Following the successful piloting of the effectiveness of the prime protein soya bean project by Edamame Development Programme in Mariannhill, KwaZulu-Natal (KZN), experts have recommended that the programme be rolled out to other parts of eThekwini and the province to fight poverty and unemployment.
This emerged during the first ever Edamame Agribusiness and Food Nutrition seminar, which took place at the Inkosi Albert Luthuli International Convention Centre recently.
The seminar did not only highlight the impact that the plant will have in growing the city's economy but looked into the many advantages of this prime protein soya bean, which has been predicted to become a staple food in many Durban households in the near future.
Leading international, local and government experts who attended the seminar promoted the effectiveness of the plant and its possible impact to relieve unemployment and poverty challenges.
Deputy Mayor Nomvuzo Shabalala said overseeing eThekwini's Economic Development and Planning Committee means it is her task to drive various programmes to fight the challenges of poverty and unemployment.
“After years of survey we are glad that the researchers are now confident that our province can grow this type of bean and that it can also do well in the market,” added Shabalala.
She said an estimated 4 432 employment opportunities would be created and approximately 3 625 people trained as part of the project.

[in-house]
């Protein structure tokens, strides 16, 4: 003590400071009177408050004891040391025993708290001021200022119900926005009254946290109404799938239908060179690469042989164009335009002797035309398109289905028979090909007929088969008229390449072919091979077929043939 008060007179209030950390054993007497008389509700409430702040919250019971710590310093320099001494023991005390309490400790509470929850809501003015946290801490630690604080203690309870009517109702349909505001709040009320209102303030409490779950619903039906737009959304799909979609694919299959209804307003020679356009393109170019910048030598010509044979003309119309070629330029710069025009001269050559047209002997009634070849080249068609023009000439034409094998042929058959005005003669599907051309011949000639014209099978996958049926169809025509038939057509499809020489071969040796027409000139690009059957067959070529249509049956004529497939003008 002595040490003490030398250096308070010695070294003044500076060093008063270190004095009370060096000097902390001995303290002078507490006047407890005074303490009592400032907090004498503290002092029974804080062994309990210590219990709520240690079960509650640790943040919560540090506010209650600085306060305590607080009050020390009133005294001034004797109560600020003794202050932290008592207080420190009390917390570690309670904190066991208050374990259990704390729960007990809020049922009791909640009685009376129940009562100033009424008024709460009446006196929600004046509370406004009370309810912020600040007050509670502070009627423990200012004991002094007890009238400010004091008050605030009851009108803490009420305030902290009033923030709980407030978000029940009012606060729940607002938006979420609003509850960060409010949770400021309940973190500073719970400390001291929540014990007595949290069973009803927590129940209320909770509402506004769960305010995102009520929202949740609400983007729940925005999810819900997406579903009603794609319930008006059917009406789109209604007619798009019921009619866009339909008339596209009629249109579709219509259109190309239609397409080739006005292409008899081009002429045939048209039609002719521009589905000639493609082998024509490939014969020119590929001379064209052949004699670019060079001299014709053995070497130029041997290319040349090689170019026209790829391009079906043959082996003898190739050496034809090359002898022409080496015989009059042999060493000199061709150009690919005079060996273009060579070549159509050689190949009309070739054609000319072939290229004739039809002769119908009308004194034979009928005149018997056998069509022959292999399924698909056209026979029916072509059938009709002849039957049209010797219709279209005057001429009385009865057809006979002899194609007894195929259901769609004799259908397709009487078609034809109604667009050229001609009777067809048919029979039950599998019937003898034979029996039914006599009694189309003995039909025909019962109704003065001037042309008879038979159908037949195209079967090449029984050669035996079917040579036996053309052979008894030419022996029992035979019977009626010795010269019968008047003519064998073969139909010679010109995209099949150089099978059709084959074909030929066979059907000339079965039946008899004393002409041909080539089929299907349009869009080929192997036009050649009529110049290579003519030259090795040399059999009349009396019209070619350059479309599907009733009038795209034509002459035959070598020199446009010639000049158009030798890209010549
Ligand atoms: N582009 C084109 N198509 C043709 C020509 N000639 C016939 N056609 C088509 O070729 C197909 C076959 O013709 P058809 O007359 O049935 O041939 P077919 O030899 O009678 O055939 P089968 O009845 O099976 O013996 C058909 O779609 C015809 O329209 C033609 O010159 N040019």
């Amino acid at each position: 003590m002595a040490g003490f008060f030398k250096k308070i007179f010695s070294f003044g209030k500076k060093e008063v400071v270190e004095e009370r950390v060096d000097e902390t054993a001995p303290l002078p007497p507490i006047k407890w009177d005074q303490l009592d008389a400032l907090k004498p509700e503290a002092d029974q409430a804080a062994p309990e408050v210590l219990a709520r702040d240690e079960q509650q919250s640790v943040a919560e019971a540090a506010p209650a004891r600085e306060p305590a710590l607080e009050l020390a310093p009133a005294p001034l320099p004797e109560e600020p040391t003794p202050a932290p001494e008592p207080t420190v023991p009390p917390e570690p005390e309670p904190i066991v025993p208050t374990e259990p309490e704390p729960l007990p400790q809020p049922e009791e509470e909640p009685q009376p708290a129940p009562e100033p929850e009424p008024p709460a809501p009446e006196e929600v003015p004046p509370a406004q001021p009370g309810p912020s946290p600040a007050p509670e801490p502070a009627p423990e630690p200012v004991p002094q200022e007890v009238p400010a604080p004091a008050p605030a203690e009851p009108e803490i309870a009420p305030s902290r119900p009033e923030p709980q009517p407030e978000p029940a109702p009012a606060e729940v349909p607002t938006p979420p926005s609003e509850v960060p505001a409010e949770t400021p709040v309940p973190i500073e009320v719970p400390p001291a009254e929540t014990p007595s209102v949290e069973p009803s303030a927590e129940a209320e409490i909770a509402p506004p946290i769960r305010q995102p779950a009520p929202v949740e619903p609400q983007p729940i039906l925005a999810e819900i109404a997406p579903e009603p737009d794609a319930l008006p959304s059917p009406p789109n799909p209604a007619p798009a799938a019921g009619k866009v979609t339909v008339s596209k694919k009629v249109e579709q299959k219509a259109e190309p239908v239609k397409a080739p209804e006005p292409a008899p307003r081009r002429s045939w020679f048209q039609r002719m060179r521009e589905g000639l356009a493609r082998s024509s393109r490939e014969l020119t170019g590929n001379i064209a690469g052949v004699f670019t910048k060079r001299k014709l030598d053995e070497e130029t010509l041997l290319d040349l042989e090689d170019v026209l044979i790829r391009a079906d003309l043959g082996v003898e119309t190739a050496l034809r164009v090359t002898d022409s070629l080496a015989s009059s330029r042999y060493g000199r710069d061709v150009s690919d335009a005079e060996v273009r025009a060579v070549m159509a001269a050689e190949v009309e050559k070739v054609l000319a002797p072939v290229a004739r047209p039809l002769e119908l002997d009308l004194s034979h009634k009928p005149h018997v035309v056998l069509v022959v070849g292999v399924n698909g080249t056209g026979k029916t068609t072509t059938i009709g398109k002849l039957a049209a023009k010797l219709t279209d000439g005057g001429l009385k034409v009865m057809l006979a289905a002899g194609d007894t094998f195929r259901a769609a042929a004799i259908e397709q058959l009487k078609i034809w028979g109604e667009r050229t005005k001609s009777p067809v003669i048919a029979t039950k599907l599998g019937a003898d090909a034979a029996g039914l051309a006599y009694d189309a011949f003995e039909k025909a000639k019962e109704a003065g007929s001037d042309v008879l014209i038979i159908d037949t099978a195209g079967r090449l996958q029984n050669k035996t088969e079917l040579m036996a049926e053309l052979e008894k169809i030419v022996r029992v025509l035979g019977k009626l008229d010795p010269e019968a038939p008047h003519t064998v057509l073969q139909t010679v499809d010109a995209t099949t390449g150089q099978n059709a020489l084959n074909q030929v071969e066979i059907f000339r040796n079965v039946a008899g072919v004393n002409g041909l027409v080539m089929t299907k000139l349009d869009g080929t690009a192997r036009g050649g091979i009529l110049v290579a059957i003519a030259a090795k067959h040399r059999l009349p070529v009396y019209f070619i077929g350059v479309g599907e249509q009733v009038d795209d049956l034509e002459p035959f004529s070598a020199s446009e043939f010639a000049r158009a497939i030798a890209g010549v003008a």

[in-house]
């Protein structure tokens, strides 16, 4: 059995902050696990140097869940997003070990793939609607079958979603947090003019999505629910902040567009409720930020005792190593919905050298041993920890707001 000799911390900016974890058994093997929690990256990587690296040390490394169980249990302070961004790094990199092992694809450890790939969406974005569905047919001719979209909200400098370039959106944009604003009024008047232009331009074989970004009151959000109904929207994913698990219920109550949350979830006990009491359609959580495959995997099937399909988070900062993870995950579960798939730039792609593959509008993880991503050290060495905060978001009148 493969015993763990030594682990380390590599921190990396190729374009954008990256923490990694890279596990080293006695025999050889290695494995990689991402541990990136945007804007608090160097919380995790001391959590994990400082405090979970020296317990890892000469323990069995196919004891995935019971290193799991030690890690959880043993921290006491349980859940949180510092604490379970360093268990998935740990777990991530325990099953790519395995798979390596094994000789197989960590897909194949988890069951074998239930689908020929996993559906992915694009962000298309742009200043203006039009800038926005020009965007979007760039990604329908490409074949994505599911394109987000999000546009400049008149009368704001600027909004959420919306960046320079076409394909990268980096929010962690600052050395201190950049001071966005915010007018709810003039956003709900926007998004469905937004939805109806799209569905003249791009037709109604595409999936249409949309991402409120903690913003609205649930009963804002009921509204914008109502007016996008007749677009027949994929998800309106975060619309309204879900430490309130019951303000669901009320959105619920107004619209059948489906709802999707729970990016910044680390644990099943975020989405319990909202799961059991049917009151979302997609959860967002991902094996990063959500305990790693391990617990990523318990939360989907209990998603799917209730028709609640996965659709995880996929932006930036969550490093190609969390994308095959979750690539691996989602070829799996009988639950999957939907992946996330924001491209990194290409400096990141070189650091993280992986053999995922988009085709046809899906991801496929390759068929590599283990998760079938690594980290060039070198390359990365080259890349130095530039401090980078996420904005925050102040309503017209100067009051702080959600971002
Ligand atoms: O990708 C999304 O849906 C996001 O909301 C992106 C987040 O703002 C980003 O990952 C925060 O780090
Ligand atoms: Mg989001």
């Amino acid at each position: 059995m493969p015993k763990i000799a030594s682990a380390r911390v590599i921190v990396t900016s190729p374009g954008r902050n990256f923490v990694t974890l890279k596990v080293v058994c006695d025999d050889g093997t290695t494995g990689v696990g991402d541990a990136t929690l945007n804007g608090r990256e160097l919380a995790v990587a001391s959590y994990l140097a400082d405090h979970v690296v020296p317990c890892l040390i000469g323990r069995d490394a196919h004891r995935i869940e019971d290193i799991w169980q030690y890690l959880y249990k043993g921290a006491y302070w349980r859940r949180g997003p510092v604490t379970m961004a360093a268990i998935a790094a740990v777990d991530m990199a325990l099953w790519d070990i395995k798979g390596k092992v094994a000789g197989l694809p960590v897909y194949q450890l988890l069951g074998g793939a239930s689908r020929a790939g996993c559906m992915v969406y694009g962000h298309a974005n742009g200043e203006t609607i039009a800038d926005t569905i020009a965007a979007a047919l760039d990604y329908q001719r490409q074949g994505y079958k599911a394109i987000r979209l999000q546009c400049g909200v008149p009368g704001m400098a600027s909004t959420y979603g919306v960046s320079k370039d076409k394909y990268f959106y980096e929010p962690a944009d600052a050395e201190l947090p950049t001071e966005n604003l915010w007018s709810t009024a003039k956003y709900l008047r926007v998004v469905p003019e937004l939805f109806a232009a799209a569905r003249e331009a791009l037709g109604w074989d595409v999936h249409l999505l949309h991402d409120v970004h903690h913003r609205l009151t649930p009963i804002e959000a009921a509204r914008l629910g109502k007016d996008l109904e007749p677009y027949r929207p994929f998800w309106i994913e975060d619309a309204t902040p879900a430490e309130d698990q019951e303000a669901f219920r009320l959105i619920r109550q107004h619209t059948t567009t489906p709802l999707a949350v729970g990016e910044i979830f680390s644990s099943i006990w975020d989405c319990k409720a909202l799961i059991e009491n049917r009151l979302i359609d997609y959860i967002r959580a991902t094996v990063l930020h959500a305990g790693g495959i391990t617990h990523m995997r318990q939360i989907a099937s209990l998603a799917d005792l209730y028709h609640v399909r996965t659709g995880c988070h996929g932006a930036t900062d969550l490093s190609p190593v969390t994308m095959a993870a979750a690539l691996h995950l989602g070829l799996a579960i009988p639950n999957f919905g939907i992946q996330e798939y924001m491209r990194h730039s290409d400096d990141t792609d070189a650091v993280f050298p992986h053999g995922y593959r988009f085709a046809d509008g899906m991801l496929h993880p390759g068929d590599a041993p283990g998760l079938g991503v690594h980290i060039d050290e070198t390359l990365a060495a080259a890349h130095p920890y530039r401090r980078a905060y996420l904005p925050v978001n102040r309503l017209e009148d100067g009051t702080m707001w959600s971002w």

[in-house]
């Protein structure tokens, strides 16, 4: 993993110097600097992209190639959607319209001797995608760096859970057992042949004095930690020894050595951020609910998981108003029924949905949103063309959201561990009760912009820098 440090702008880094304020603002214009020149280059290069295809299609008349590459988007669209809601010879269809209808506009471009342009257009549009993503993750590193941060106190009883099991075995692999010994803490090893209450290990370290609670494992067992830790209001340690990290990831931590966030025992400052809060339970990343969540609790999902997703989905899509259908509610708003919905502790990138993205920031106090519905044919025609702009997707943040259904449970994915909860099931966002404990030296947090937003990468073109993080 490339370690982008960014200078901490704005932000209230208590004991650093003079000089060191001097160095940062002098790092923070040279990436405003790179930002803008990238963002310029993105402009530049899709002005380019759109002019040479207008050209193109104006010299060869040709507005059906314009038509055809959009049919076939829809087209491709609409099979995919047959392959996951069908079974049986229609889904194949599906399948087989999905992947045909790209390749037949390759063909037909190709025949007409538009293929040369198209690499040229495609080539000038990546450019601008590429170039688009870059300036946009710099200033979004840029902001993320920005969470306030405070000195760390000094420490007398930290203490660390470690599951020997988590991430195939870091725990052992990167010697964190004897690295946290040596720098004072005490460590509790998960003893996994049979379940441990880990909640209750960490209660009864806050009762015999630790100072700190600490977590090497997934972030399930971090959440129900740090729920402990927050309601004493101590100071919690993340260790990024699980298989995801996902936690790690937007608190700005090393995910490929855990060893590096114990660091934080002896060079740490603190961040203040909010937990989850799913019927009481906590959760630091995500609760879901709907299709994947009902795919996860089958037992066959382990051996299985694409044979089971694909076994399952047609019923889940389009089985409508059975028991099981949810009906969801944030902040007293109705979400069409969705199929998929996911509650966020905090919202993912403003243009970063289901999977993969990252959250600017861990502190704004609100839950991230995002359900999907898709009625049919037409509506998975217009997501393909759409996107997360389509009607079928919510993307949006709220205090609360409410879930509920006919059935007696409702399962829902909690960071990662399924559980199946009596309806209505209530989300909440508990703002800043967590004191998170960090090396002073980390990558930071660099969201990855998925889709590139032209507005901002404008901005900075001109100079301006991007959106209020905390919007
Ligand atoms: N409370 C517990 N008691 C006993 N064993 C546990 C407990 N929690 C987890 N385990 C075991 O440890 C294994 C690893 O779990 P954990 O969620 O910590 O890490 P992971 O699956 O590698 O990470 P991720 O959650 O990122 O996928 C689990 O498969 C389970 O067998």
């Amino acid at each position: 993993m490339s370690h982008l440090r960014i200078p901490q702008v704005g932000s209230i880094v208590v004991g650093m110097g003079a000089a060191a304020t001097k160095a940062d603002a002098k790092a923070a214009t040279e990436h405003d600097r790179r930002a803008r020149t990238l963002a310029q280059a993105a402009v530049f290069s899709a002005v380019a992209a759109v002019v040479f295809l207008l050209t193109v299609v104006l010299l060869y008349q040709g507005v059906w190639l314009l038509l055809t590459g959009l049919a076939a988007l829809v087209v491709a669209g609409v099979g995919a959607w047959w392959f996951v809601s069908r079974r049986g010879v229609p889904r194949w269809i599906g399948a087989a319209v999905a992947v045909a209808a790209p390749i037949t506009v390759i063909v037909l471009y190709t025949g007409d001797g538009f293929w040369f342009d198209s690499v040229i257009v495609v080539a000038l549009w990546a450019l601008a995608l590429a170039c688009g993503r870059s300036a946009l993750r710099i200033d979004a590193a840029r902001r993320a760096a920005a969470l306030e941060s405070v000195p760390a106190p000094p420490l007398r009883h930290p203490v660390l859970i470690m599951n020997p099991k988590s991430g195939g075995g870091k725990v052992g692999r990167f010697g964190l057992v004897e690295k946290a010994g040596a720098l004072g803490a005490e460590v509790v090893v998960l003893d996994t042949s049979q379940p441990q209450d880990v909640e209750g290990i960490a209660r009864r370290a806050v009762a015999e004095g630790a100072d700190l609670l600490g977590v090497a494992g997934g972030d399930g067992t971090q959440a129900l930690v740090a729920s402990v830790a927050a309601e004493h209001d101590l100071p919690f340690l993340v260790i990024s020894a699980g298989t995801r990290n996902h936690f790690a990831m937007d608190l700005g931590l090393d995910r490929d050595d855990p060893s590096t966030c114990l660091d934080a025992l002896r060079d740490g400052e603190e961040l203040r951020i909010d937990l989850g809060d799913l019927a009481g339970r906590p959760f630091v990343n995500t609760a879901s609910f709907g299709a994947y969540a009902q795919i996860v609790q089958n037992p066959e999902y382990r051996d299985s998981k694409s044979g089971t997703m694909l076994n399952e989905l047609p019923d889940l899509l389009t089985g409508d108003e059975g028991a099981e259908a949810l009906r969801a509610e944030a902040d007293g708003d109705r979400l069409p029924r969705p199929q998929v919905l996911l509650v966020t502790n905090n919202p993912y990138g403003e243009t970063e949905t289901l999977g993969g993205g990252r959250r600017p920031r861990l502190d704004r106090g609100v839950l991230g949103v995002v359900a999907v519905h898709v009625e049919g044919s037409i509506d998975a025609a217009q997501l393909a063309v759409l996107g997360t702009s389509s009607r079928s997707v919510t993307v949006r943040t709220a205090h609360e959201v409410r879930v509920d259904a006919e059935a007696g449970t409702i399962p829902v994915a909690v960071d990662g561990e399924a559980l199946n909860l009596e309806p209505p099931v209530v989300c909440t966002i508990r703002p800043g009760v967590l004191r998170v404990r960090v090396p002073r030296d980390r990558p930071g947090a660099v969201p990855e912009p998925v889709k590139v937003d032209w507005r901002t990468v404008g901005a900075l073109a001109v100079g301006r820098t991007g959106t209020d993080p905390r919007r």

Shabalala said she was optimistic that the programme would be successful because it is a tripartite partnership between the city, private sector and religious sector since the land was donated by Roman Catholic based in Marianhill.
“This is a true definition of what we always preach, a public and private healthy working relationship to speedily drive service delivery.”
Director of Asian Vegetable Research and Development Centre Dr Sundar Shanmugasundarum, who was a keynote speaker at the forum, presented on why South Africa needs a large seeded vegetable soybean industry.
He said large seeded vegetable soyabeans are environmentally friendly and a major source of protein instead of meat.
"It has a potential to reduce the risk of many diseases such as heart disease, cancer and many more which is why I am happy to see this programme making progress in this country. It has a potential to sustain soil productivity, improve human nutrition, promote rural employment and provide additional income to struggling farmers amongst many advantages,” he added.
Dr Shanmugasundarum added that this is now a popular human food in various countries such as Japan, Korea, Indonesia, China, Taiwan, Nepal and Hong Kong.
In some of these countries young leaves of soyabean are used as food in various forms and as medicine.
“This will be beneficial to South Africa as it provides an opportunity of exchanging knowledge and ideas and sourcing key tips from these countries who have successfully introduced the product such as how they can transplant and improve the production technology, study the value chain and reduce the cost, invest in continuous research and development and establish a viable domestic market,” he explained.
Professor Walter Veith of the University of the Western Cape Medical BioScience echoed similar sentiments, adding the Edamame programme had been successfully piloted in KZN.
“This will be a good opportunity for our country to meet national demand and compete internationally which will result in export opportunities. This will benefit emerging growers and improve nutrition and food security for vulnerable communities through informal small grower initiatives,” added Professor Veith.
*Nonduduzo Ngcongo works for the eThekwini Municipality.